There are many types of inflammatory arthritis, including gout, ankylosing spondylitis (AS), rheumatoid arthritis (RA), psoriatic arthritis (PsA), and systemic lupus erythematosus (SLE).
Inflammatory arthritis occurs when the body’s immune system releases inflammatory chemicals and attacks the joint tissues.
The inflammation then results in swelling, pain, increased fluid in the joint, muscle loss, and damage to the bones and cartilage.
This article looks at the types of inflammatory arthritis, as well as the symptoms, causes, treatment options, and more.
There are many types of inflammatory arthritis, which share some traits but have distinct characteristics.
The most common types of inflammatory arthritis include:
- RA: RA is a type of autoimmune condition. It attacks the synovial lining of the joint and leads to severe pain and loss of function. It
typicallyaffects the hands, wrists, and knees.
- PsA: PsA is an immune-modulated condition that flares when the body’s immune system attacks itself. It affects the joints, where the ligaments and tendons connect to the bone. PsA affects 30% of those with psoriasis, a skin condition that results in scaly patches of skin. However, some develop PsA without developing psoriasis.
- SLE: This is the
most commontype of lupus. The immune system attacks the tissues, which causes inflammation and tissue damage in the affected organs. It can also affect the brain, skin, joints, lungs, blood vessels, and kidneys.
- AS: AS typically affects the back, resulting in inflammation of the spine. The inflammation causes the body to produce additional calcium around the bones of the spine. This can cause additional bits of bone to grow, resulting in back and neck stiffness.
- Gout: Gout is the accumulation of urate crystals in one or more joints. It typically occurs in
onejoint at a time, usually the big toe.
Other types of inflammatory arthritis include
- Pseudogout: Otherwise known as calcium pyrophosphate crystal deposition disease (CPPD), pseudogout shares similar symptoms with gout. CPPD crystals build up in the cartilage, which triggers inflammation and pain. It most commonly affects the knee, wrist, or ankle. It can also affect the ligaments in the spine.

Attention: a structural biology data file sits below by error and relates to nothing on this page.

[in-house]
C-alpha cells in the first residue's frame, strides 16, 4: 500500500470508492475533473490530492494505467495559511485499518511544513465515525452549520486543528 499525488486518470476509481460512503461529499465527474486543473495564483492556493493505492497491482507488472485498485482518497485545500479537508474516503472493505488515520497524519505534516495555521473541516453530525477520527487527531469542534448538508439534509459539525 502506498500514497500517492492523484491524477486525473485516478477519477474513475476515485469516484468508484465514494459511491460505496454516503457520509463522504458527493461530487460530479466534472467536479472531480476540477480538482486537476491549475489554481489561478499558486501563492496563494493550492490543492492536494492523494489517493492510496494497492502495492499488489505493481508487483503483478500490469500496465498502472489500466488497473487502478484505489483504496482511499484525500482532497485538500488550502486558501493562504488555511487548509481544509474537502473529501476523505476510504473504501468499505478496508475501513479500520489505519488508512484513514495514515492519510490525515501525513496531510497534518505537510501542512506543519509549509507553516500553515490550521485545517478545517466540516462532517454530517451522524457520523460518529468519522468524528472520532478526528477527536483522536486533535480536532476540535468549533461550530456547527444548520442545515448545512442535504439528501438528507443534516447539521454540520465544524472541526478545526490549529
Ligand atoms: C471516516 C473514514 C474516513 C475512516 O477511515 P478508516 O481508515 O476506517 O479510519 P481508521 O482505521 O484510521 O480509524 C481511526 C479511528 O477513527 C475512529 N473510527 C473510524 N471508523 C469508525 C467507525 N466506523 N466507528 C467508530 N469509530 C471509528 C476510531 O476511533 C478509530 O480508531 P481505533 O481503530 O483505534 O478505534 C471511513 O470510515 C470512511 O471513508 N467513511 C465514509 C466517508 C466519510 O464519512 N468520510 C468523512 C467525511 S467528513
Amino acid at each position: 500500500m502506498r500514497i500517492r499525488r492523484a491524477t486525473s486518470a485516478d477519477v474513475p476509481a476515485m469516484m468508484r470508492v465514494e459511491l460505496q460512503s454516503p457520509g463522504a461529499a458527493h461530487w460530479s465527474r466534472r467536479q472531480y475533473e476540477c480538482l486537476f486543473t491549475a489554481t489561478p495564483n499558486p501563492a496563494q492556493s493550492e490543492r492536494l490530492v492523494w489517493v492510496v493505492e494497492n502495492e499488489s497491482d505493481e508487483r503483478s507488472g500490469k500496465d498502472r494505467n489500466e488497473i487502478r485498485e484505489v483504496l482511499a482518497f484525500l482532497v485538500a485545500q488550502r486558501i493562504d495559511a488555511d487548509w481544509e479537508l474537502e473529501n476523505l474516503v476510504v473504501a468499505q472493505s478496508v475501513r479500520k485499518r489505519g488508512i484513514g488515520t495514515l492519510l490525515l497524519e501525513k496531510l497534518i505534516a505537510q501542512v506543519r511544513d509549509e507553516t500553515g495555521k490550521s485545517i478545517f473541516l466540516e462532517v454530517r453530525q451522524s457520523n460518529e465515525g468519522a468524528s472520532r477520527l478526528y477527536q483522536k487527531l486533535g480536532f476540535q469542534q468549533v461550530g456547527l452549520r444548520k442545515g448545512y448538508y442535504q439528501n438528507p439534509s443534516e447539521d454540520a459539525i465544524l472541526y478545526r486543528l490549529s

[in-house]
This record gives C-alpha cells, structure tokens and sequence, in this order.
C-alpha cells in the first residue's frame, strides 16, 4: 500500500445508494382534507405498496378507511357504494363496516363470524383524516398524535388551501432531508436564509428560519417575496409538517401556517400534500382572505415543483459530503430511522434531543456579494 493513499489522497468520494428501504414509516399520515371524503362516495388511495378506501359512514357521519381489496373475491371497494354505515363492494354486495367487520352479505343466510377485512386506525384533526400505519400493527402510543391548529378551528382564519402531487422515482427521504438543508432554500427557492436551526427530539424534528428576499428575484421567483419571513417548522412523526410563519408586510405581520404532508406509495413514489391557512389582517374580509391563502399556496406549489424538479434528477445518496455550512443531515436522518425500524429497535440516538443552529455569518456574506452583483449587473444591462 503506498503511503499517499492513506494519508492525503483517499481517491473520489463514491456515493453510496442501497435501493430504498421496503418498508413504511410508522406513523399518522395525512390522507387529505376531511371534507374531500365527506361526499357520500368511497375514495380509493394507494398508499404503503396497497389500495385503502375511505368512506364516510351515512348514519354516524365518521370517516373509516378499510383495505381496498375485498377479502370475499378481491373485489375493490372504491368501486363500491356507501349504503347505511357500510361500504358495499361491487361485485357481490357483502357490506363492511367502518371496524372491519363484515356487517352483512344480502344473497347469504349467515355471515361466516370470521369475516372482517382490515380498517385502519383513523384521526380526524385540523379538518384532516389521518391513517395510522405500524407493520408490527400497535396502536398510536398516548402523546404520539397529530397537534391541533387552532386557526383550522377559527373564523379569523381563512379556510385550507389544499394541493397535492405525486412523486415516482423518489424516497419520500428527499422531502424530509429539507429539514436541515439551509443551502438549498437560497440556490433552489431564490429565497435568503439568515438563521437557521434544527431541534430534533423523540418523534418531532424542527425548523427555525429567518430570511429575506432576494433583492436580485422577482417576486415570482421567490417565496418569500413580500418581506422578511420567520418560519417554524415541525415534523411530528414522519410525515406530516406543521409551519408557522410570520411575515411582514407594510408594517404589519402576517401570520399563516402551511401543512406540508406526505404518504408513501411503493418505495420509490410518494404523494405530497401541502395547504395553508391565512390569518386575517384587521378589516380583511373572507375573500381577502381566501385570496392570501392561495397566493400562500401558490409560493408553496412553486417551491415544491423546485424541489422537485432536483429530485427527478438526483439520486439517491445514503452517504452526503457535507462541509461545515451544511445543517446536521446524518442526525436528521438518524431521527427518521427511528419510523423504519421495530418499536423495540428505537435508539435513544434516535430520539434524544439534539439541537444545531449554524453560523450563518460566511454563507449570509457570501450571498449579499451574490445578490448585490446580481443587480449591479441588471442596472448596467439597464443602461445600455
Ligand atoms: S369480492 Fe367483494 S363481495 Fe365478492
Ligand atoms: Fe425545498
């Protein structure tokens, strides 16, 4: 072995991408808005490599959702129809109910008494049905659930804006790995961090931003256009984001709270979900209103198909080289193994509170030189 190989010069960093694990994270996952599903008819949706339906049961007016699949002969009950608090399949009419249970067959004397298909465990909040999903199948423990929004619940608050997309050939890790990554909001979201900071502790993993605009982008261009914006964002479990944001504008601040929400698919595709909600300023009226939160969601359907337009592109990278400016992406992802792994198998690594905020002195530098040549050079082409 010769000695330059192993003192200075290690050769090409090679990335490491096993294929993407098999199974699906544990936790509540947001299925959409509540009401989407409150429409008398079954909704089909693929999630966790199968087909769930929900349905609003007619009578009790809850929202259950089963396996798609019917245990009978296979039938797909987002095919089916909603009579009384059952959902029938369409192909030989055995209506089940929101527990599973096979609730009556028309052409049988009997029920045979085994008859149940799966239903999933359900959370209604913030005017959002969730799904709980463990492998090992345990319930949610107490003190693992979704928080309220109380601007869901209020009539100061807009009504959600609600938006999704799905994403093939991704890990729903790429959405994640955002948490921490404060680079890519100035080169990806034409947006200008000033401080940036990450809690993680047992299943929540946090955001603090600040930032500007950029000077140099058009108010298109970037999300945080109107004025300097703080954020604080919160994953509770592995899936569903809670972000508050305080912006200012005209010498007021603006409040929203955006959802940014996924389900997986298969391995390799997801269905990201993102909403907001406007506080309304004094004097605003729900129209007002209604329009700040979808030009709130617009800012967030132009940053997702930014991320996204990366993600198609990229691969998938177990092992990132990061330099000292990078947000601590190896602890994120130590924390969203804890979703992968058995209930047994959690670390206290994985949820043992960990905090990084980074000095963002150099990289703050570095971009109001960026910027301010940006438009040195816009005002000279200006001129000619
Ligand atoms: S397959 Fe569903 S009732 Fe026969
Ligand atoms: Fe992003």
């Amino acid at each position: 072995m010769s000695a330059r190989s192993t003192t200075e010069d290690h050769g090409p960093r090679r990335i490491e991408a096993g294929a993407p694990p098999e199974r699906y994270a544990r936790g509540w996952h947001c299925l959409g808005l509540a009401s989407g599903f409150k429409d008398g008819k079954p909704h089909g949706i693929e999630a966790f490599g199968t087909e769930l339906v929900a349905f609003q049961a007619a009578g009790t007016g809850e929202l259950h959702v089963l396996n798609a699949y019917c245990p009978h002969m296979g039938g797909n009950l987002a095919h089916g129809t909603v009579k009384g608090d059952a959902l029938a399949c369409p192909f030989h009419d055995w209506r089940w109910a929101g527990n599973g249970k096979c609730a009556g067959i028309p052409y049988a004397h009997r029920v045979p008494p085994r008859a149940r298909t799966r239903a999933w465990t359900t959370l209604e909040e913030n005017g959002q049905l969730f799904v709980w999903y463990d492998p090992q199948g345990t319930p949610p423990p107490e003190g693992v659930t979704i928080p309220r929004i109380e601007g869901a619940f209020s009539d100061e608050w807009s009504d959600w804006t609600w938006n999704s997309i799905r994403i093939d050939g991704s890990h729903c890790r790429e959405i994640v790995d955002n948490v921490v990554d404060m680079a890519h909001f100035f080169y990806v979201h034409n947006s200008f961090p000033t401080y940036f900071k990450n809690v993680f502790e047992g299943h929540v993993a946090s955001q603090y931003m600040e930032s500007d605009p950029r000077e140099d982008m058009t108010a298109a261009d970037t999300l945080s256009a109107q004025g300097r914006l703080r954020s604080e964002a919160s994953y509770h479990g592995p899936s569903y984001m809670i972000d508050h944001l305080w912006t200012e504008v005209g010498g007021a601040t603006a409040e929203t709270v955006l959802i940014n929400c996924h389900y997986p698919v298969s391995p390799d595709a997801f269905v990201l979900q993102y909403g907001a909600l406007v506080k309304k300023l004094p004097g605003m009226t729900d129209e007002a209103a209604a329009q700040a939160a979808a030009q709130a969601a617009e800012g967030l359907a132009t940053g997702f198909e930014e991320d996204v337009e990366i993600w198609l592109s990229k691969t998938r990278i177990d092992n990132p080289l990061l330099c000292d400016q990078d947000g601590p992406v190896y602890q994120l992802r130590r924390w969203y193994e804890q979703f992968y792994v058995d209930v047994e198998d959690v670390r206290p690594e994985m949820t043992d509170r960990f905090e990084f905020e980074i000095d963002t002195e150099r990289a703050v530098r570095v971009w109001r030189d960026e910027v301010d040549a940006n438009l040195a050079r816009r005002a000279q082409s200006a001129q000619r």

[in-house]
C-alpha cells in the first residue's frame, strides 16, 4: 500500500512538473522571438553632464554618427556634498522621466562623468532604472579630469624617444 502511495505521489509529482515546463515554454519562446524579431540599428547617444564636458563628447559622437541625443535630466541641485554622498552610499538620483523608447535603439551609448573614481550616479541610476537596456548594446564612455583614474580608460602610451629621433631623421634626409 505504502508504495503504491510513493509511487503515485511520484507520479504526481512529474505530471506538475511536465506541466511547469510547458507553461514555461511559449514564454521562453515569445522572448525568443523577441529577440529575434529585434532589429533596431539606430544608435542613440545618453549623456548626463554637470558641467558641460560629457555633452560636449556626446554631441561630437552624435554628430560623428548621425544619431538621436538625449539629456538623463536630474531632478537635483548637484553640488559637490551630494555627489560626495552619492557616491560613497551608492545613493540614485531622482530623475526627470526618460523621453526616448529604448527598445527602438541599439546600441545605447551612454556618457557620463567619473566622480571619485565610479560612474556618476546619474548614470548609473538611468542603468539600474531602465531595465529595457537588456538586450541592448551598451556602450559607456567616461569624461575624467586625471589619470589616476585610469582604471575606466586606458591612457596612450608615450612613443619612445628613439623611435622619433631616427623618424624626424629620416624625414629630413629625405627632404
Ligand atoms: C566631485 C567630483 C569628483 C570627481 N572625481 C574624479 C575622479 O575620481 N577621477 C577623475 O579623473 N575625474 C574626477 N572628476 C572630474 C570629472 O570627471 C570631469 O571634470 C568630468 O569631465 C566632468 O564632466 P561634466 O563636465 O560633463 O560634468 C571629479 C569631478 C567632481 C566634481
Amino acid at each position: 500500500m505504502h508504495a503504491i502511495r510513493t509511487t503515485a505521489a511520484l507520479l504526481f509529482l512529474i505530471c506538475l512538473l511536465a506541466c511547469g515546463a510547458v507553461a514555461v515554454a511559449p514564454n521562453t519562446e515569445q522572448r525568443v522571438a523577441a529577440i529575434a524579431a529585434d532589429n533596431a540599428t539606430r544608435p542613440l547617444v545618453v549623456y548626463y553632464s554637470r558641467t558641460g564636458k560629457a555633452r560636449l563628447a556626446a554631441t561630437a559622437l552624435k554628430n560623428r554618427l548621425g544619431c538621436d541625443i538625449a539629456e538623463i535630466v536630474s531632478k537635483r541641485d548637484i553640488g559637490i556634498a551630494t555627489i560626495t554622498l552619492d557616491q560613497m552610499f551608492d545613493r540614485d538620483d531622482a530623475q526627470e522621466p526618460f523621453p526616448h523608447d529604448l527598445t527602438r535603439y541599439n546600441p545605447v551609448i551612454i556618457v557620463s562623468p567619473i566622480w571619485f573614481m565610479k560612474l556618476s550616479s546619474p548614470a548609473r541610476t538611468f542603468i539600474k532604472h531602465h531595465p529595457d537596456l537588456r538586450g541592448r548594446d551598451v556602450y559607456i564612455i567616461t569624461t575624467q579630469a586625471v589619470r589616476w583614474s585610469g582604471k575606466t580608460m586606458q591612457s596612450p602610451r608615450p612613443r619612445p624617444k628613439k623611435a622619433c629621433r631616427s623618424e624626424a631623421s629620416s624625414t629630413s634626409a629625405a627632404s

- Juvenile idiopathic arthritis (JIA): JIA is a type of arthritis that affects children and teenagers. It causes pain in the hands, ankles, knees, elbows, and wrists. There are six types of JIA, which include PsA.
- Lyme arthritis: Lyme arthritis is rare, occurring in
1 in 4people with Lyme disease when bacteria that cause the disease enter a joint. It most often affects the knees, although it can also affect the shoulder, elbow, knee, jaw, wrist, and hip.
- Infectious arthritis: This is also called septic arthritis. It occurs when bacteria, most commonly Staphylococcus aureus, spread to the joint or the fluid surrounding it. This can happen as the infection travels through the bloodstream or, less commonly, through a wound near the joint. It typically affects a single joint, usually the knee, hips, ankles, and wrists.
- Reactive arthritis (ReA): This is a type of arthritis that typically develops after an infection. A
2022 articlenotes that symptoms usually resolve within 3–5 months. However, 15–30% of those with ReA may develop long-term arthritis.
There are also types of inflammatory arthritis that have associations with autoimmune conditions. These include:
- Sjogren’s disease: This is a rheumatic disease that affects the entire body. Approximately half of those with Sjogren’s disease also have another autoimmune condition, such as RA.
- Mixed connective tissue disease: This is an inflammatory condition. Doctors use this term to describe when a person has one or more features of inflammatory rheumatic diseases, such as RA and lupus. Most people with mixed connective tissue disease develop joint inflammation or arthritis.
- Scleroderma: Scleroderma, or systemic sclerosis, causes the skin and connective tissues to harden. It can also affect the joints. It can cause the tissues around the joints to stiffen and cause swelling around the joints.
- Sarcoidosis: This condition causes patches of swollen tissue to develop in the body. It can also cause joint inflammation. This is called sarcoid arthropathy, which affects
5–15%of those with sarcoidosis.
- Vasculitis: This refers to the inflammation of the blood vessels. Symptoms can depend on which blood vessels are affected. When they are near the joints, vasculitis can cause joint pain or swelling.